Zachary Taylor’s force fought several skirmishes in the vicinity of Matamoros along the Rio Grande and forced the Mexican force to retreat south causing more political unrest in Mexico which resulted in the reinstatement of General Santa Anna who had been ought of favor and power for some years. Taylor pushed south, capturing Matamoros, Camargo and then moved southwest and besieged the sizable city of Monterrey resulting in serious losses to both sides in the hard fought city fighting there and at the subsequent battle of Buena Vista conducted in a mountain pass. Due to unrest in the capitol, Santa Anna withdrew, ceding control of much of Northern Mexico to Taylor.

Introducing fresh forces into the fray, President Polk dispatched a second army of some 12,000 men, including Marines, under MajGen Winfield Scott. This force, under cover of the guns from a powerful naval squadron conducted the first major amphibious landing in American history to seize the port city of Veracruz after a 12 day siege and bombardment in preparation for an invasion of central Mexico. Securing Veracruz, Scott received additional reinforcements, including a Marine battalion raised by Commandant Archibald Henderson for the war. After a 300 plus mile march and a month of hard skirmishing, Scott’s force of 11,000 defeated the over 30,000 strong Mexican force with Marines figuring prominently in the seizure of the citadel guarding the entrance to Mexico City and also with securing the fortified “Palacio Nacionale” ( Halls of Montezuma) the next day effectively ending the battle for the city. 

As a result of the Treaty of Guadalupe Hidalgo, which officially ended the war and the subsequent Gadsden Purchase, the United States acquired land from Mexico comprising all of California, Nevada, Utah, New Mexico and parts of Arizona, Colorado, Texas, Oklahoma, Kansas and Wyoming. In return, Mexico received some 18 million dollars and the forgiveness of some sovereign debt.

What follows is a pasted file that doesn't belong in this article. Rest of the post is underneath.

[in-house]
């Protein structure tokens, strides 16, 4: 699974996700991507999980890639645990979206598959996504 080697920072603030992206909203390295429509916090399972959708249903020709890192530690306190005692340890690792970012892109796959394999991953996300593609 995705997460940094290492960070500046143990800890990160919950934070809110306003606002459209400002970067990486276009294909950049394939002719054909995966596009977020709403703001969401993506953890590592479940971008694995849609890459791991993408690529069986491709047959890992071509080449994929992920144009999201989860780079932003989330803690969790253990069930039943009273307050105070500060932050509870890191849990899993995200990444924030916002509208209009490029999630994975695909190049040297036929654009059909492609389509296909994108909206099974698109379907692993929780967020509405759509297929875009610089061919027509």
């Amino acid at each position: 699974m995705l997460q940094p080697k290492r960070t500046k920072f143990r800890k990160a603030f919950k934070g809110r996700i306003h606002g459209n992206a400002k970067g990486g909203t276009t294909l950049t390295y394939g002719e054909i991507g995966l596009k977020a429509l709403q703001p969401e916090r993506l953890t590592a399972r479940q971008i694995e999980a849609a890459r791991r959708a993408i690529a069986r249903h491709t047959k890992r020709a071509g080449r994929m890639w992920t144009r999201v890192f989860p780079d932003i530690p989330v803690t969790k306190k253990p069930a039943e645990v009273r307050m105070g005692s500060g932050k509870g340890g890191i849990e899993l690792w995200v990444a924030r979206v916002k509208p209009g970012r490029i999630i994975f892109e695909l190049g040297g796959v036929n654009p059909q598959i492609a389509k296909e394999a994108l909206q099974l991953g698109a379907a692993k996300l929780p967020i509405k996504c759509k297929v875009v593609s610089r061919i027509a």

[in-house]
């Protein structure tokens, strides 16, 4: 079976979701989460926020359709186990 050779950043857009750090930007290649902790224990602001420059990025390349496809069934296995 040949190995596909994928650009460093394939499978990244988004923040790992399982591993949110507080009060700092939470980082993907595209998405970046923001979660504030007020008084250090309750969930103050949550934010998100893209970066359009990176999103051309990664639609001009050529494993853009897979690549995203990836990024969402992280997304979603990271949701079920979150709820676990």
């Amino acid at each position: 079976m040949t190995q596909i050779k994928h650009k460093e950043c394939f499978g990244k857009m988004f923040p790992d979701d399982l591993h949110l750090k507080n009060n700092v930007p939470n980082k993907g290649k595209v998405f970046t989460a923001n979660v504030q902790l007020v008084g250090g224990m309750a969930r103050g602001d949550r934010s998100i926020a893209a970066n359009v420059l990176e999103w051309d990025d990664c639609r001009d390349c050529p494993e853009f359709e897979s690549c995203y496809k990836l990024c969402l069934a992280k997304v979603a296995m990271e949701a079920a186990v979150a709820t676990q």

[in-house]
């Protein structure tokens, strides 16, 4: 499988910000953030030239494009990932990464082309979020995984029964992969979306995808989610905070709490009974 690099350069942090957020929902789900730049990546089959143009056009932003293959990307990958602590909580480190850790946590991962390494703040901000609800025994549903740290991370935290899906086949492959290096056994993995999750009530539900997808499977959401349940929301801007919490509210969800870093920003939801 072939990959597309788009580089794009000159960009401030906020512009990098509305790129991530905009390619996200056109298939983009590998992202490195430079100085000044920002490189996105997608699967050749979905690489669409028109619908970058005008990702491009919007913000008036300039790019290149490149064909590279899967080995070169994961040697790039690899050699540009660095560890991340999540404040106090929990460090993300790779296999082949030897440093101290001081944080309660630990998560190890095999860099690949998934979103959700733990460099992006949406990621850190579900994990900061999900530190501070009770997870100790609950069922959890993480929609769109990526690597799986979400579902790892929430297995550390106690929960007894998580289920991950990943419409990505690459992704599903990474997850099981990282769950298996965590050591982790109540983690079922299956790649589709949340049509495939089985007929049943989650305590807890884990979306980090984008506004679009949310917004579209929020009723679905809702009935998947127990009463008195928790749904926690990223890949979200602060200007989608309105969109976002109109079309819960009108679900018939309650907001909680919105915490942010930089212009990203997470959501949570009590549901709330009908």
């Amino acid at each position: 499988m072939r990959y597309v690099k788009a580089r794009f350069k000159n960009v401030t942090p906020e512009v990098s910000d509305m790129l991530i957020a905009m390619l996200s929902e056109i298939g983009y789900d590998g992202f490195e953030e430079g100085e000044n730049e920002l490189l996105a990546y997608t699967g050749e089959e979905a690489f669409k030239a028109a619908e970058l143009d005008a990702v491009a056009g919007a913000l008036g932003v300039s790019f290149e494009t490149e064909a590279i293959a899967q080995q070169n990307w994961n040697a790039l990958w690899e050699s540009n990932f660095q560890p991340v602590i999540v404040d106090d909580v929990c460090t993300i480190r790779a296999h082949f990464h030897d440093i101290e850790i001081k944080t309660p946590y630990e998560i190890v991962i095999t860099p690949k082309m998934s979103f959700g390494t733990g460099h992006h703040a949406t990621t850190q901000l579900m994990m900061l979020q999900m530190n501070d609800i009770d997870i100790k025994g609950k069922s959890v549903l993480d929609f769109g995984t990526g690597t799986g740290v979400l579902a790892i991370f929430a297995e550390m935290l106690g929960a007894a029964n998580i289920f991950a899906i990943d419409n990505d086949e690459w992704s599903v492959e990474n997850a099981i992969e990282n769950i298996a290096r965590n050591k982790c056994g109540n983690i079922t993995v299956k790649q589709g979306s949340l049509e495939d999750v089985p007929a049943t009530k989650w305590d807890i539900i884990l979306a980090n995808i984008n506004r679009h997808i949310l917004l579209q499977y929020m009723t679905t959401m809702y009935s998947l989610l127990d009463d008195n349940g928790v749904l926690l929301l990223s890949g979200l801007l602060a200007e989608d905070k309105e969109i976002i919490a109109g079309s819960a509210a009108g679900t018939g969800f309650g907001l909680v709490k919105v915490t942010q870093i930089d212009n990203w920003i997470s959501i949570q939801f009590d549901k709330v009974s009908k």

Read more about the role of the Marines in the war here:


13 March 1945           
1st and 3d Battalions of the 9th Marines attacked through “Cushman’s Pocket,” the last enemy strongpoint remaining on Iwo Jima.
Combat operations on Iwo Jima reached their final phase on 11 March, an agonizing 20 days after landing on the beaches with two significant pockets of enemy resistance remaining to reduce. Of these, “Cushman’s Pocket” named after LtCol Robert Cushman, Commanding Officer of 2d Bn, 9th Marines, and later Commandant of the Marine Corps, was arguably the toughest to reduce. Located east of Motoyama Village and southeast of the Northern Airfield, the pocket had already been under determined attack for some days and proved a rat warren of caves and defensive positions cut deep into the sandstone for shelter along with dug in tanks and pill boxes and ringed with anti-tank weapons.

On 11 March, with 1/21 in supporting role on the confines of the pocket, 1/9 and 3/9 approached it from the northeast while 3/21, then attached to 9th Marines, attacked from the southwest. 2/9 was in divisional reserve at the time and poised just to the east of Motoyama Village and was engaged in mopping up on the southern edge of the pocket. Essentially surrounded, the pocket was compressed on 12 and 13 March with extensive use of tanks, flame tanks, armored bulldozers, flame throwers and demolition charges. Due to the masterful, well camouflaged and overlapping defensive emplacements, determination of the enemy and relative inability to use indirect fire due to the small size of the pocket and proximity to friendly forces, progress in reducing the pocket took days and resulted in many casualties as the Japanese contested every foot of the advance. For all practical purposes, the operation ended on 16 March.

Iwo Jima was a pivotal battle in the Pacific during WW-II where success in seizing and securing the island led to the ability of air forces to conduct sustained, long range bombing of mainland Japan hastening the end of resistance.  

Read these books to understand why Admiral Nimitz said of the battle, “On Iwo Island, uncommon valor was a common virtue.”

21 March 1945           
Gen A. A. Vandegrift, 18th Commandant of the Mairne Corps became the first Marine four-star General on active duty.